The castle was bedecked in scarlet and black, the colors of mourning.
The nobles’ sibilant whispers and the dignified sobbing of the queen’s ladies were bubbles in an aural swamp, rising to sink into the marbled stones of the high-ceilinged hall.
Nakira, the Healers’ leader, stood before the king, her pristine alabaster robe giving her the aspect of a pale spirit gliding through blood.
“I’m sorry, but I could not save her, my king.”
Ohlin’s tears came unbidden, uncontrolled, and in front of his court, unwelcome; his jaw tightened and his shoulders tensed.
I was the only one who saw him clench his fist, though I honestly didn’t think he would use it. The blow sent Nakira sprawling from the dais, the crack of fist on bone was a sudden piercing as she tumbled down into an ungainly heap within the robe, now stained with flecks of blood.
Amid the screams, gasps, and exclamations, she was helped to her feet, her cheek swollen, a trickle of blood in the corner of her mouth.
He then passed his sentence in the most soft, reasonable voice, given the circumstance, as if he was discussing plans for a pleasant outing.
“Take them out of here,” he told the guard, who gave him a curious look.
“She’s alone, your majesty.”
“No, fool. I meant take them all out of here, out of the kingdom. Drive them into the wildlands. Kill any who resist, by whatever means you need to use. Don’t pursue them further; leave them to their fate.”
The cries and screams receded to the deeper voices of the council’s earnest cautions for temperance and mercy, all falling on deaf ears and a stone heart covered in ice; in his grief he was resolute, and would not be swayed.
Nakira looked to the captain of the guard, reading his lips as he held up an index finger: ‘One day.’
They escorted her outside, gave her a horse, and sent her away at a gallop.
He spoke to me in private.
“They’re not to reach the wildlands. The men of your Order will execute them on the way.”
“King Ohlin, it would be more prudent to let them go.”
His gaze on me was deathly calm, his next words holding a concealed dagger poised to cut the thread of my existence if we betrayed him.
“See it done.”
Sharrika was crying, and Tafari simmered below boiling.
We’d be at the palace soon.
Sharikka let go of my arm, struggling to get herself under control
“Do you remember?” I asked.
“Just…just flashes.” She stopped walking, hugged herself tighter. “Dogs, horses, fire and screams. We threw spells back at them, spells that did things, put things, inside their armor. Nakira wouldn’t retreat. She called in the Blood Covens.”
The Blood Covens lived on the fringes of the wastelands, separated even from each other, but they all practiced blood magic to one degree or another, all of it lethal.
“That’s why they use the circles of blood? To protect their territory?”
“Yes, and the hanging of the knights they defeated, in full armor, in the places they were victorious. As I said, strictly to show their power.”
“Then why the binding spell in the clouds?”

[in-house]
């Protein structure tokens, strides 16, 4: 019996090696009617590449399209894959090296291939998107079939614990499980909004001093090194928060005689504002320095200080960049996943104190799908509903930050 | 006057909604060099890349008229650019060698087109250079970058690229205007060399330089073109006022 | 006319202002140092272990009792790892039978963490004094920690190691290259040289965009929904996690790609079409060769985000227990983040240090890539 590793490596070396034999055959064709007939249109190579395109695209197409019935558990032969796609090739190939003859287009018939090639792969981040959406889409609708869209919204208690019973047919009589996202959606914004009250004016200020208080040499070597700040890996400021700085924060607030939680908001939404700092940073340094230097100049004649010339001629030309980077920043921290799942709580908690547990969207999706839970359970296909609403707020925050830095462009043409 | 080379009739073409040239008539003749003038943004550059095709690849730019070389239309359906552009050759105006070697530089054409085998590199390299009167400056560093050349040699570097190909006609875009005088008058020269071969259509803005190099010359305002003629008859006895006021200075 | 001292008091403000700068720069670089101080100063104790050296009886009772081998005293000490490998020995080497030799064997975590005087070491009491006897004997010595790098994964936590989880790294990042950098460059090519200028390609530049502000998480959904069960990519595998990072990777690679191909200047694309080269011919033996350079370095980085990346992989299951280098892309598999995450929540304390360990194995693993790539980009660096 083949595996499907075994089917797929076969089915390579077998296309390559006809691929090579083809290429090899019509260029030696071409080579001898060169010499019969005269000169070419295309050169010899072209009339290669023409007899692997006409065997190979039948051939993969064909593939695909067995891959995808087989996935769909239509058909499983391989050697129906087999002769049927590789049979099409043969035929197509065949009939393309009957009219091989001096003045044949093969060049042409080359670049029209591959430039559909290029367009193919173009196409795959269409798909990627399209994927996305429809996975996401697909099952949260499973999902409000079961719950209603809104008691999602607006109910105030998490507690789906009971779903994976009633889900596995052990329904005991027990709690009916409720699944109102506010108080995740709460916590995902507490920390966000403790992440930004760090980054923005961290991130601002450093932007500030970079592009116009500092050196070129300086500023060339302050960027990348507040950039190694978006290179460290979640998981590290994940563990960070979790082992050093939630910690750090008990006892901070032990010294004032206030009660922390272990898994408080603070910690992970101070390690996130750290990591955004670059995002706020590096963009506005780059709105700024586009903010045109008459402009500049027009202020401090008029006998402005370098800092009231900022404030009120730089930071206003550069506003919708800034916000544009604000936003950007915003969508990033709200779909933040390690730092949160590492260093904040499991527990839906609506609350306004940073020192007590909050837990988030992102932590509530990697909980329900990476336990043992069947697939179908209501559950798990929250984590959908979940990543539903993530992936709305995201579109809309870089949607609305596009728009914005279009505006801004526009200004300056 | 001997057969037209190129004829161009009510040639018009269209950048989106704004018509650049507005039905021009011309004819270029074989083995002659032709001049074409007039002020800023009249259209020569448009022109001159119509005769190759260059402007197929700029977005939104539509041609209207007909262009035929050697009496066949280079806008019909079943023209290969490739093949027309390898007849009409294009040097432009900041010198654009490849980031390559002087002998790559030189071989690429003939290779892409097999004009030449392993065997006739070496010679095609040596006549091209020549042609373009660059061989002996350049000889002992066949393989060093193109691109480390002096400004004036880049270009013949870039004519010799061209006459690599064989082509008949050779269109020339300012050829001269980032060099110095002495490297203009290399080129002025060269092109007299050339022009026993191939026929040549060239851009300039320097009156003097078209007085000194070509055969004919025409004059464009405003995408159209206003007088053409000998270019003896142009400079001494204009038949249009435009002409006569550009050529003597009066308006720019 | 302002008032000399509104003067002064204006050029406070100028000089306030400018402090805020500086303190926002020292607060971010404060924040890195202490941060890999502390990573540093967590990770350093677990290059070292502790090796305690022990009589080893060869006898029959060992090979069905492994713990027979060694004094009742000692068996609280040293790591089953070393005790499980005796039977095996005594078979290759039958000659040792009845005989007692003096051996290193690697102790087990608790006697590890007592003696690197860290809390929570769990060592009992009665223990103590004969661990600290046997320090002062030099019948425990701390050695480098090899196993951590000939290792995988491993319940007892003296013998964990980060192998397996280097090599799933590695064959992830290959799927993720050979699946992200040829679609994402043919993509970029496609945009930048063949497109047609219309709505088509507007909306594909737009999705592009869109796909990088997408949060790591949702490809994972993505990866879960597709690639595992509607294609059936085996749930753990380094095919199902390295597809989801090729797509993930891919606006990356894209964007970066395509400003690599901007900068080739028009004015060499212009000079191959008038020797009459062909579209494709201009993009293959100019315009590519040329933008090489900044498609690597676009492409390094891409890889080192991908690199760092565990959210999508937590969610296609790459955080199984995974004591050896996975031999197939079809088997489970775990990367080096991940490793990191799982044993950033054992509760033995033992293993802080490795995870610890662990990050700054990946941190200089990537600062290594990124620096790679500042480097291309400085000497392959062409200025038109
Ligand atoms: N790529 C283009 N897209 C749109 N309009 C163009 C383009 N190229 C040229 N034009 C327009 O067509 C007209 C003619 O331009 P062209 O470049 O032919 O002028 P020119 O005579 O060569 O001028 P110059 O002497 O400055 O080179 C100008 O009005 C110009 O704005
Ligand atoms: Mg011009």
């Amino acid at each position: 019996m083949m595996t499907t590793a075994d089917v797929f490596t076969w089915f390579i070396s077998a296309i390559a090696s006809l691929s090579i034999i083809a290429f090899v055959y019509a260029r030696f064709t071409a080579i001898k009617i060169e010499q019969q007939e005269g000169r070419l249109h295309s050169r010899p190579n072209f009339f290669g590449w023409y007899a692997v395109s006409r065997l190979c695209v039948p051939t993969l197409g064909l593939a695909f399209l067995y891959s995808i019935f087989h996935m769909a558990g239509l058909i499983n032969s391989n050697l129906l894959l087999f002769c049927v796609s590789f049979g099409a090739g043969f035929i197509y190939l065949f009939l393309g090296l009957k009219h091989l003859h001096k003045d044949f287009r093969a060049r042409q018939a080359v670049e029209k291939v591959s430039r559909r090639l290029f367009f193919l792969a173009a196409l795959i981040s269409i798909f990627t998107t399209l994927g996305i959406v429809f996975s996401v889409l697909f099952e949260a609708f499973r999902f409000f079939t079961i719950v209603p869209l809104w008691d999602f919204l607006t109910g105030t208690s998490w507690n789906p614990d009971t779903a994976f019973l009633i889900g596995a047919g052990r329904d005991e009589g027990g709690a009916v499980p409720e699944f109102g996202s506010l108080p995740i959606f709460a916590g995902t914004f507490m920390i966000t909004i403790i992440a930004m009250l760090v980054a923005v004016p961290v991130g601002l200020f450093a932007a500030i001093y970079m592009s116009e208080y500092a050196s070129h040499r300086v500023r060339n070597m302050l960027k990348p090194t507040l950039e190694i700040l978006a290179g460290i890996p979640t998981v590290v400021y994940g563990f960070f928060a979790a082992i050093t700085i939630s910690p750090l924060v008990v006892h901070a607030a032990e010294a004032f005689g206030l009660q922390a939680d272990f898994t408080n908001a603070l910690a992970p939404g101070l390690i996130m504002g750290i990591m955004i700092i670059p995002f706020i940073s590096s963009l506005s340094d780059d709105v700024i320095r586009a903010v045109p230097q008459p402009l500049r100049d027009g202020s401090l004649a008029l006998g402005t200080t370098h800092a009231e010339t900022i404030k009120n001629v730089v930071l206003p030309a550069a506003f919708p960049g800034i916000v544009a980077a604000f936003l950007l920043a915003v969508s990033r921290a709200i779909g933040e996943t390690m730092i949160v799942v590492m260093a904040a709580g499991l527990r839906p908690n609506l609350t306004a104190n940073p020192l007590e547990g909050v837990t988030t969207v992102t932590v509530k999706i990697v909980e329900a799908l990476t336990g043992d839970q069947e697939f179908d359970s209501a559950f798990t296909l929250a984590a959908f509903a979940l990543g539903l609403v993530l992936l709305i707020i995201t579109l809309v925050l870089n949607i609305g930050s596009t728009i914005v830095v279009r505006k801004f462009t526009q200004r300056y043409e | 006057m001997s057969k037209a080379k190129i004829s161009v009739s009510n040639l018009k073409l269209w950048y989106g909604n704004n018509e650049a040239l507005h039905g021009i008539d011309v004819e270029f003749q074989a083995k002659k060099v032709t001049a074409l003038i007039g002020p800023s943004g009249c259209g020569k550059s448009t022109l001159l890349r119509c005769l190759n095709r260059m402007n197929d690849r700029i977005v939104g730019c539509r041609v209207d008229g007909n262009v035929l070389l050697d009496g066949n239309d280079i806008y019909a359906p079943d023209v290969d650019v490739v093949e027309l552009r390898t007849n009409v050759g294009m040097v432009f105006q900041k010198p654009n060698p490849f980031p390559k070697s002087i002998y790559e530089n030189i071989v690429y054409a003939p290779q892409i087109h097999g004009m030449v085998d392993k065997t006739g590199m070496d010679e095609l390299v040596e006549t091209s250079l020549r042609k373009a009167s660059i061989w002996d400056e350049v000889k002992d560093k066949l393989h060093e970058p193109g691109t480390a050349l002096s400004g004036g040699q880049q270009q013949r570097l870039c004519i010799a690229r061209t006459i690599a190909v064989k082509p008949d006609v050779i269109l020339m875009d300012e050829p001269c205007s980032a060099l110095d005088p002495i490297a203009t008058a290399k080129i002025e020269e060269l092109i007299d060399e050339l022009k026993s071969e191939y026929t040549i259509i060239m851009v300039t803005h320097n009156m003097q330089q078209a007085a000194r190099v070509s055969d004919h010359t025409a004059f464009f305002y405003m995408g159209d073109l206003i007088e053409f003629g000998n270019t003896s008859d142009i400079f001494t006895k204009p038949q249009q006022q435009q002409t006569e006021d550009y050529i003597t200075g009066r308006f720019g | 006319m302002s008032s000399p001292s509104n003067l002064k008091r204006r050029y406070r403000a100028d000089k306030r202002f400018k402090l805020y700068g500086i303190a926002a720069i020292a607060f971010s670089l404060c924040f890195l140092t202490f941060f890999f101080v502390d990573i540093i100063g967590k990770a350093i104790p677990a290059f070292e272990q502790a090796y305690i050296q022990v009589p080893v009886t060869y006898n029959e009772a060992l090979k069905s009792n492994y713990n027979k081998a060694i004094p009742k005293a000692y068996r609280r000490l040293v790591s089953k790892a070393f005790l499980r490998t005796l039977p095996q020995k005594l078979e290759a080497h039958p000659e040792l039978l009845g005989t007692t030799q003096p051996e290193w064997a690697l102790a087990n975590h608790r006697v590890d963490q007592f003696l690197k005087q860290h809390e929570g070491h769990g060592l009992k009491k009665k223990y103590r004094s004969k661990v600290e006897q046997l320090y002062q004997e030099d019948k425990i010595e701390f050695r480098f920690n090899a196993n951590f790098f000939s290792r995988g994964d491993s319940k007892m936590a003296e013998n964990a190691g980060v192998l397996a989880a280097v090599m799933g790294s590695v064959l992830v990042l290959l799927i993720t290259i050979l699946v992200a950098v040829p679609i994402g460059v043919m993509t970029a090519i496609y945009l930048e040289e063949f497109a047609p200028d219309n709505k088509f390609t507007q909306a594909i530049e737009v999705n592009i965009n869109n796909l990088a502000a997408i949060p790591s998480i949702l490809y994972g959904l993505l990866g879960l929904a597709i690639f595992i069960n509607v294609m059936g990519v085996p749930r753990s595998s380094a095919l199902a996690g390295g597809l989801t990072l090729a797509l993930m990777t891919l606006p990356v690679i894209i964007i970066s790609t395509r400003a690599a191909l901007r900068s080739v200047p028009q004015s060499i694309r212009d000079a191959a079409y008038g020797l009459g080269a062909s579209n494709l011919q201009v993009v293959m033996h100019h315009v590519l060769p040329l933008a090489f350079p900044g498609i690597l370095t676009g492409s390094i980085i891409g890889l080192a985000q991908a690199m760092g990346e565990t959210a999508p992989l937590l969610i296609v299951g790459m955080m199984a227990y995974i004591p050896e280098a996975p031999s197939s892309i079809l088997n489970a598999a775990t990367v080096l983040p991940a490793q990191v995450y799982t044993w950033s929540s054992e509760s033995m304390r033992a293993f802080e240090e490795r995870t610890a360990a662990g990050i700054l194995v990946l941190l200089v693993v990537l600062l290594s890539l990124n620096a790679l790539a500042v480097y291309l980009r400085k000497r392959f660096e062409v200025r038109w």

“To keep the king’s men from pursuing. It was supposed to lose strength, but…” She looked up just as a long flash slithered among the storm clouds, turning their undersides to lilac, but smelling of sulfur.
“But why would they make the spell bind other witches?”
“They confronted Nakira, said she was weak, said it would be best if they claimed the lands we would have settled in the countryside. They wanted us to join them, but tired as she was, of the whole thing, really, she refused.”
“They killed her?”
“I don’t know. Don’t see a reason why they wouldn’t.” She had to get herself composed again.
Tafari had walked some distance away; that had to stop if she was going to fight.
“Is she going to be alright?”
Sharikka hesitated before she answered. “I don’t know.”
“If she’s going to fight—”
She gave me a sharp look of frustration. “She’s not ready to fight!”
That was a stronger reaction than I was expecting. I gave her a moment, then took her by the forearms to step in and make sure I had her attention.
“She’s my daughter too, and we must make her ready. If you’re going to fight the Blood Covens, you’re going to need all the help you can get. Frankly, I’d let them have the place; it’s full of bloated corpses and blighted lands, and it reeks of carrion and waste.
“It will take years to clean up, so why do you even want it? If they rule, there’ll be no sanctuary for you here.”
She sighed, taking her arms from my hands, a gentle sweep of her own arm indicating all the land within view.
“Without a ruler, this place could be a haven for those of us who don’t practice blood rituals. We’re a vital link in the chain, even if weak. One thing remains true through all our lore: balance is essential to order. If the Blood Covens want to rule, they’ll use us as ambassadors and healers to fool the leaders of the lands they occupy.”
“You’ll become a servant.”
“Yes, but just for the moment. In time we’ll rebuild, restore our numbers, and bite the serpent’s head when we get the chance.”
I sighed at her naivete. “Sharrika, you’re talking about infiltrating, attacking, and killing the leaders of the Blood Covens. They went rogue centuries ago; they’ll see you coming long before you’re prepared, and take hours killing you, and everyone allied with you, for sport.”
My stomach sank as I saw her start to smile in the middle of what I was saying. “That’s where you come in.”
We started back toward the palace; she didn’t take my arm again.
“Finish your story,” she said.